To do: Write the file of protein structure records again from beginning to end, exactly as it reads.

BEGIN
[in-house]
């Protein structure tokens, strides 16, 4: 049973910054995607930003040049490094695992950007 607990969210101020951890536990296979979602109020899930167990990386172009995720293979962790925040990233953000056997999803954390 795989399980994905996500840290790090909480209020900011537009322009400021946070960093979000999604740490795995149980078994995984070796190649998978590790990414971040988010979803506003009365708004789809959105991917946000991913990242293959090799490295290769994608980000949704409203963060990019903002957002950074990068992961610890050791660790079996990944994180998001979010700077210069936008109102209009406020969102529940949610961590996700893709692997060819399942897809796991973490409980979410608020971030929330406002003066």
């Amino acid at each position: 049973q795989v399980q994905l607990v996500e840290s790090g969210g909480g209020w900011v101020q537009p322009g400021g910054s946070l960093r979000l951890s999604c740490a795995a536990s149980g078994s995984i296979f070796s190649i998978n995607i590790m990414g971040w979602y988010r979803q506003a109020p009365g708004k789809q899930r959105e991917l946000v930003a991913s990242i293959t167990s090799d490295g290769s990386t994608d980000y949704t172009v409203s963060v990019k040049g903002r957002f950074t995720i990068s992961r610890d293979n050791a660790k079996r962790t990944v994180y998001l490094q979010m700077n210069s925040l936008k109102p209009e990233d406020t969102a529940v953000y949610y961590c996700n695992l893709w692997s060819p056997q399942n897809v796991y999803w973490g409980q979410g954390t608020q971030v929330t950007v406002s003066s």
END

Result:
[in-house]
């Protein structure tokens, strides 16, 4: 049973910054995607930003040049490094695992950007 607990969210101020951890536990296979979602109020899930167990990386172009995720293979962790925040990233953000056997999803954390 795989399980994905996500840290790090909480209020900011537009322009400021946070960093979000999604740490795995149980078994995984070796190649998978590790990414971040988010979803506003009365708004789809959105991917946000991913990242293959090799490295290769994608980000949704409203963060990019903002957002950074990068992961610890050791660790079996990944994180998001979010700077210069936008109102209009406020969102529940949610961590996700893709692997060819399942897809796991973490409980979410608020971030929330406002003066």
């Amino acid at each position: 049973q795989v399980q994905l607990v996500e840290s790090g969210g909480g209020w900011v101020q537009p322009g400021g910054s946070l960093r979000l951890s999604c740490a795995a536990s149980g078994s995984i296979f070796s190649i998978n995607i590790m990414g971040w979602y988010r979803q506003a109020p009365g708004k789809q899930r959105e991917l946000v930003a991913s990242i293959t167990s090799d490295g290769s990386t994608d980000y949704t172009v409203s963060v990019k040049g903002r957002f950074t995720i990068s992961r610890d293979n050791a660790k079996r962790t990944v994180y998001l490094q979010m700077n210069s925040l936008k109102p209009e990233d406020t969102a529940v953000y949610y961590c996700n695992l893709w692997s060819p056997q399942n897809v796991y999803w973490g409980q979410g954390t608020q971030v929330t950007v406002s003066s």